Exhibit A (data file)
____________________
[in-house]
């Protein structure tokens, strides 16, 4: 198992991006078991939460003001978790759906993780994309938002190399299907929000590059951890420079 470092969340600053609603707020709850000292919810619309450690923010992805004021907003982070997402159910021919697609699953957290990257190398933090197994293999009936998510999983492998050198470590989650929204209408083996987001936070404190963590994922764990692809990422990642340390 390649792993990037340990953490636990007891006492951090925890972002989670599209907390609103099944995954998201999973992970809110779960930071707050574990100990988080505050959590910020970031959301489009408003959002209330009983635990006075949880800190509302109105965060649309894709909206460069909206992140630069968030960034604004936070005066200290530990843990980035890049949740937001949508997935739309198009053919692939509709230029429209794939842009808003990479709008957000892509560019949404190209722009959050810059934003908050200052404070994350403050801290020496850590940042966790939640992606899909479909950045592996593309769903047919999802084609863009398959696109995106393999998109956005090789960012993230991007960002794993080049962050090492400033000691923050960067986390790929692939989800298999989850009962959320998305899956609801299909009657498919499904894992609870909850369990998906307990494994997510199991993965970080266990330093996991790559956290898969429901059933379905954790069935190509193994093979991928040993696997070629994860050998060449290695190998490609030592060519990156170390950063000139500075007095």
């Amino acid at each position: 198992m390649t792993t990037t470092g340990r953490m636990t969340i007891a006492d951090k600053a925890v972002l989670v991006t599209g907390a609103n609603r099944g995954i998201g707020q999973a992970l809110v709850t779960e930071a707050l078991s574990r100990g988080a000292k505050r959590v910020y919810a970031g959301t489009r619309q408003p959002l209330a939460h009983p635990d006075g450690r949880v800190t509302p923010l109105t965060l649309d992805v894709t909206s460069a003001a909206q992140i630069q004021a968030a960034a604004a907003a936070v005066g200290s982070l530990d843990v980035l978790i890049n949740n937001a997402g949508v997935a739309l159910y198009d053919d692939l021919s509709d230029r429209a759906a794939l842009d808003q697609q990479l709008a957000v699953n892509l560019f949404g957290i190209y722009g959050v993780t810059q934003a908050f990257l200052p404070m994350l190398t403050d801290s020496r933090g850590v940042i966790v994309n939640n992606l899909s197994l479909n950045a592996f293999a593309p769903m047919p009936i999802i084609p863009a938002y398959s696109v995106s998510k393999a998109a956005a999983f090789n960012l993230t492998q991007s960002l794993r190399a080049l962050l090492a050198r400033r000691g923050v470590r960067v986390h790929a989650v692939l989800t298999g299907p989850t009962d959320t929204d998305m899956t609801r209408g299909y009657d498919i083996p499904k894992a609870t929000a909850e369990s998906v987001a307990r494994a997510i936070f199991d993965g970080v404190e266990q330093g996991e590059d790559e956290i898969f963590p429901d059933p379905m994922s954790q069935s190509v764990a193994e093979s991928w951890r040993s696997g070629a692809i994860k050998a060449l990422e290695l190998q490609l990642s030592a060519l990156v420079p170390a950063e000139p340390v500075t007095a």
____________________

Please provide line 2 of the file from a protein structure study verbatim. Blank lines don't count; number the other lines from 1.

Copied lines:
């Protein structure tokens, strides 16, 4: 198992991006078991939460003001978790759906993780994309938002190399299907929000590059951890420079 470092969340600053609603707020709850000292919810619309450690923010992805004021907003982070997402159910021919697609699953957290990257190398933090197994293999009936998510999983492998050198470590989650929204209408083996987001936070404190963590994922764990692809990422990642340390 390649792993990037340990953490636990007891006492951090925890972002989670599209907390609103099944995954998201999973992970809110779960930071707050574990100990988080505050959590910020970031959301489009408003959002209330009983635990006075949880800190509302109105965060649309894709909206460069909206992140630069968030960034604004936070005066200290530990843990980035890049949740937001949508997935739309198009053919692939509709230029429209794939842009808003990479709008957000892509560019949404190209722009959050810059934003908050200052404070994350403050801290020496850590940042966790939640992606899909479909950045592996593309769903047919999802084609863009398959696109995106393999998109956005090789960012993230991007960002794993080049962050090492400033000691923050960067986390790929692939989800298999989850009962959320998305899956609801299909009657498919499904894992609870909850369990998906307990494994997510199991993965970080266990330093996991790559956290898969429901059933379905954790069935190509193994093979991928040993696997070629994860050998060449290695190998490609030592060519990156170390950063000139500075007095």